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Getting Your Kids Into A Healthy Back-To-School Routine

kids wearing backpackAnd just like that – days are getting shorter, evenings cooler, and the retail advertising blitz for “Back to School” is already in full swing.

It’s time for parents and kids alike to get back into their regular routines. We wrote last time about the need for that “Summer Check,” to get ourselves back into a routine after vacation time, road trips, and cottage adventures have taken their toll on good exercise and nutrition habits. With the return to school already upon us, the same advice goes for our kids.

Take Sleep

CTV ran a segment recently on how important it is to start kids now on getting their internal clocks (their “circadian” rhythms) adjusted to the bedtimes they need to ensure they get enough sleep for whatever time they will have to get up for school come September. Not only do sleepy kids not perform well at school, chronic sleep deprivation can harm their cognitive development and emotional state.

According to the American National Sleep Foundation, kids aged three to five need 10 to 13 hours of sleep, kids six to 13 need about nine to 11 hours and teens should get eight to 10.

Spinal Health: Devices and Backpacks

No doubt many kids have spent much of the summer hunched over a mobile device or game controller. We have talked at length about the issues with “text neck” and the degenerative effect this can have on their spinal health long-term. It’s a tough fight to change those device habits, but with the right intervention here in our Kanata Chiropractic clinic, we can address the physical effects of all that device use.

With the return to school comes another common issue we often find responsible when kids come to us with spinal issues. Heavy backpacks, and heavy backpacks worn poorly (like always hanging off one shoulder) often leave kids with poor posture and may lead to pain.

Check out our Youtube video about how to load and wear a backpack the right way to help avoid these problems.


We are all busy as parents, which makes it all too easy to opt for the convenience of pre-packaged foods for a quick breakfast and school lunch or after-school snack.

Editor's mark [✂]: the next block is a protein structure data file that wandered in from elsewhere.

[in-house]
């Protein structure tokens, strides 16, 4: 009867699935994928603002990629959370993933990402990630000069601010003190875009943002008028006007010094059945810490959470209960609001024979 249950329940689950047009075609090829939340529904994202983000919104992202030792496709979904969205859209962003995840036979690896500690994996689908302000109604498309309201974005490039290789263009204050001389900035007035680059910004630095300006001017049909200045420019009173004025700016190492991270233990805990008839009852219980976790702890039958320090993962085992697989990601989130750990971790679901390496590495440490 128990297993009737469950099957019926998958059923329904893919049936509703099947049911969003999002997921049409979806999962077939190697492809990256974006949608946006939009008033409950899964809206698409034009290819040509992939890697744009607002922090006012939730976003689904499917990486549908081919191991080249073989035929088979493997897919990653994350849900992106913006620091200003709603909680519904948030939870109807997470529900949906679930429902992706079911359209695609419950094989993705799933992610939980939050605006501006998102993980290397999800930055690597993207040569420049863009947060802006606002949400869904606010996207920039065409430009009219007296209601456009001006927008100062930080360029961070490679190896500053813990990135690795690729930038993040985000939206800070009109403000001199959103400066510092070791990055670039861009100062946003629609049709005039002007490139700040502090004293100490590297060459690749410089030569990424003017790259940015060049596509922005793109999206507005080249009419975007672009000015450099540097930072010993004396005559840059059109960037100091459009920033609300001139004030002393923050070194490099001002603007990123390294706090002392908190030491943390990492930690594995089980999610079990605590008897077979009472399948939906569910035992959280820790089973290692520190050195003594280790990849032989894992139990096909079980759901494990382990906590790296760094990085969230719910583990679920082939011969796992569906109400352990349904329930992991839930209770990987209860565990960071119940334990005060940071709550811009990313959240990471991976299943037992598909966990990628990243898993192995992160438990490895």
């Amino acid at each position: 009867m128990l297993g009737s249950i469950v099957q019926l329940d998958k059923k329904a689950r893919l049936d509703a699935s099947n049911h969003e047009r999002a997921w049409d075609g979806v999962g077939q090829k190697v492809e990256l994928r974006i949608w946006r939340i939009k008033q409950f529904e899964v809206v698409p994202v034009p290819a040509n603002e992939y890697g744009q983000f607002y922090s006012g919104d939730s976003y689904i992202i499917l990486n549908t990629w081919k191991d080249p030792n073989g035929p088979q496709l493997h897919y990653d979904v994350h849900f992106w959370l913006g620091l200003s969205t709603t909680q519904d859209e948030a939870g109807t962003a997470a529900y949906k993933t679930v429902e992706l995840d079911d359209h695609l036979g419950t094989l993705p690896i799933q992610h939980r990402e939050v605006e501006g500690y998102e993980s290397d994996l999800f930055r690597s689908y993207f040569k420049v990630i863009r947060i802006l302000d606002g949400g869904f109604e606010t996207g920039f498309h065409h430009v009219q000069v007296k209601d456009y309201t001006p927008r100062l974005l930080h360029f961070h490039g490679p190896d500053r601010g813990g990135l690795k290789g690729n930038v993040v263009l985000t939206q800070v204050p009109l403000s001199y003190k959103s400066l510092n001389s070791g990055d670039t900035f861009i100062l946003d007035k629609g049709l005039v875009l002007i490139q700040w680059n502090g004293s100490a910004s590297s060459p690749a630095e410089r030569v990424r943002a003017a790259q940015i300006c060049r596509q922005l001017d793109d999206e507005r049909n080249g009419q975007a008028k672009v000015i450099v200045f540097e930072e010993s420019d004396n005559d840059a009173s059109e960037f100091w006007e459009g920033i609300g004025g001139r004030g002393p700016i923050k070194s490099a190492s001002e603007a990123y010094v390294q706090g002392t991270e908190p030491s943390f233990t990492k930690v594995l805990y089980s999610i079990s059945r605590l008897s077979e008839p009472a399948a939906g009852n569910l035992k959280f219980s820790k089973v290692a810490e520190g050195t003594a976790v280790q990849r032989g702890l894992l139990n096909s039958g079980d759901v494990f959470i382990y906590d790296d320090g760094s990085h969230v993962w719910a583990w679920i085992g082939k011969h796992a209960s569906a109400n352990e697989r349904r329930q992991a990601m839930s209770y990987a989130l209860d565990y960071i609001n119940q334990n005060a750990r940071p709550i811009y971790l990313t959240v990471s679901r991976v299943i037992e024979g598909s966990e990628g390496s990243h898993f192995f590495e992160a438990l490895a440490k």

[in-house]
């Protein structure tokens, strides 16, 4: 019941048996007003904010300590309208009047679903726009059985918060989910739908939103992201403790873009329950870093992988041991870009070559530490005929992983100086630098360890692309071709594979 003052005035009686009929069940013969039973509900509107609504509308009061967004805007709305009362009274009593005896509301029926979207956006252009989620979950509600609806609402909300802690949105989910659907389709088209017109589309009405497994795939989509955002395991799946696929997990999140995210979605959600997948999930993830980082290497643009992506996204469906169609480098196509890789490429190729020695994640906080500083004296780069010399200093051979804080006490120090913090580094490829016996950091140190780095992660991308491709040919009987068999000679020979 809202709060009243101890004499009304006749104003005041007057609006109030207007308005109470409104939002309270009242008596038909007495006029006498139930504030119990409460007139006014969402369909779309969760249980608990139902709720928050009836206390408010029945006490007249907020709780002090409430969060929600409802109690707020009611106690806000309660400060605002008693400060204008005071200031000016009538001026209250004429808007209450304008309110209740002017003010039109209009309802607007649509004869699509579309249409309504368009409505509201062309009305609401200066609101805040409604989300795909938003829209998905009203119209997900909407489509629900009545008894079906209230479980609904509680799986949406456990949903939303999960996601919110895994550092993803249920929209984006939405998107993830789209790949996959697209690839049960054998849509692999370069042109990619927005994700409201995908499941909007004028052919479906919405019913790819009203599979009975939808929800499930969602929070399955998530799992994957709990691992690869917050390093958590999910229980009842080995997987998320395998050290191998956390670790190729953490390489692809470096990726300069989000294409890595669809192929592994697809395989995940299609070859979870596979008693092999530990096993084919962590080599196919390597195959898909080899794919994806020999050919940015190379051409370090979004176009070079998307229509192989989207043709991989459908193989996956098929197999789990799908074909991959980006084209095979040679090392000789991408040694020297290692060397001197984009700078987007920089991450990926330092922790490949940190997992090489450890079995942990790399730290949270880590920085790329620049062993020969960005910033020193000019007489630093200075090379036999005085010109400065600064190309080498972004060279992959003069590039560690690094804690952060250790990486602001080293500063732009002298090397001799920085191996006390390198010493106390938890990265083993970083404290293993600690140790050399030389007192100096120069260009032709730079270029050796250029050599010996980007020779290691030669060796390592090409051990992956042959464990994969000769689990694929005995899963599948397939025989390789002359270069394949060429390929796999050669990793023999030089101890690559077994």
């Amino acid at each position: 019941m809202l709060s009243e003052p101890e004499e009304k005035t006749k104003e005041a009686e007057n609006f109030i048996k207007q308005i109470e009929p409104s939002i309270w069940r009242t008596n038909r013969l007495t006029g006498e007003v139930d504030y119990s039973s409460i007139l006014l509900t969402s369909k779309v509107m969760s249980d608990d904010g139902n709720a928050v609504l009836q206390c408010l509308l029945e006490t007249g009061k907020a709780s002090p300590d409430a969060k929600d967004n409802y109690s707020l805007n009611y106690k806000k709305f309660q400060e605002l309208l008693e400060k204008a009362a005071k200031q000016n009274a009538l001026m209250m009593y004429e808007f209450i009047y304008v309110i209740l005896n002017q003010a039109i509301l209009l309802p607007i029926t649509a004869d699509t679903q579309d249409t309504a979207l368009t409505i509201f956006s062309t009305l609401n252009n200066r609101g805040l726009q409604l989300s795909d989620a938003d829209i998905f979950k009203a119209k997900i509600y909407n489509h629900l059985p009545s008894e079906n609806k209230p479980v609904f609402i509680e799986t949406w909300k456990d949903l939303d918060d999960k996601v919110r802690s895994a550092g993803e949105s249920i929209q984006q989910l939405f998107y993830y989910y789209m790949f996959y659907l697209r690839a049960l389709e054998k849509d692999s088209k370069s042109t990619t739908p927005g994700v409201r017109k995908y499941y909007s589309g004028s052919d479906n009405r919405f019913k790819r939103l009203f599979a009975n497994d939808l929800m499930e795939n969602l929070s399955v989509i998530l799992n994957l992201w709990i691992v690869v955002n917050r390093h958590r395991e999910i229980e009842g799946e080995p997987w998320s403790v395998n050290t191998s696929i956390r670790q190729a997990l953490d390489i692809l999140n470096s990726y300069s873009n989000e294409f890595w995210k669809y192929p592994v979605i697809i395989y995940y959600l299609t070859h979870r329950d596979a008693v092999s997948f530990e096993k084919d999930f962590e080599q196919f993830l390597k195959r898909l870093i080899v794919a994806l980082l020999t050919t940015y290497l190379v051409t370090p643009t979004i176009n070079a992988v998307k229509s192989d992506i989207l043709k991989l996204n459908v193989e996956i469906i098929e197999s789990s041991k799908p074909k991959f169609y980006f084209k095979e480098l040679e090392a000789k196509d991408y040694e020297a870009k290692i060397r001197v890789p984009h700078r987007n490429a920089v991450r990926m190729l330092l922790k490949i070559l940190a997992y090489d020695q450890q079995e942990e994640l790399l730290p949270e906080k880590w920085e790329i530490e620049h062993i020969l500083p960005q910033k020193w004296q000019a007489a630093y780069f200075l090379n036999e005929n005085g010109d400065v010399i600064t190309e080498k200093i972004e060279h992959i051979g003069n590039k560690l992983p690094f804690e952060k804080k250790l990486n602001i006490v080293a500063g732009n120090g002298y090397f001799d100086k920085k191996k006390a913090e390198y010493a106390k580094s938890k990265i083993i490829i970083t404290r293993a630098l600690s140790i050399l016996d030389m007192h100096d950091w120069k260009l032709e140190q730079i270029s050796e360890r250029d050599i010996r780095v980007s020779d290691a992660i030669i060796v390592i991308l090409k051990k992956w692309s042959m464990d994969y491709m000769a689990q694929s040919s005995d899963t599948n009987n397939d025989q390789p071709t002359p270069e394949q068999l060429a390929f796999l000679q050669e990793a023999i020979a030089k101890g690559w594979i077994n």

Kids are bombarded with slickly advertised products that are loaded with bad fats, chemical additives, and piles of sugar – from breakfast cereals to juice boxes, instant oatmeals to toaster tarts, candy that poses as “real” fruit to salty snacks, soft drinks and energy drinks. Despite misleading labeling to the contrary, most have little or no real nutritional value to help their growing bodies – at least, not enough to outweigh the negatives.

Consider how you can avoid this trap. One way is to dedicate some time on Sunday evening to some healthy meal prep for the week. Get the kids away from their devices to help!


According to the World Health Organization and other sources, kids right up until they turn 18 should get at least 60 minutes of moderate to vigorous intensity physical activity, each and every day.

Most of the daily physical activity should be aerobic. Vigorous-intensity activities should be incorporated, including those that strengthen muscle and bone, at least three times per week.

If their school curriculums don’t provide for this, consider what after-school activities your kids can take part in that will get them active and away from those devices.

And Lead By Example

Our kids, especially those teenagers testing their boundaries, are much more likely to be diligent about their health if we lead by example instead of just preach. Getting enough sleep, eating better, being physically active – it’s all good for you, too, and it helps ensure you will remain healthy and vital enough to remain a positive influence on your kids as they near adulthood.

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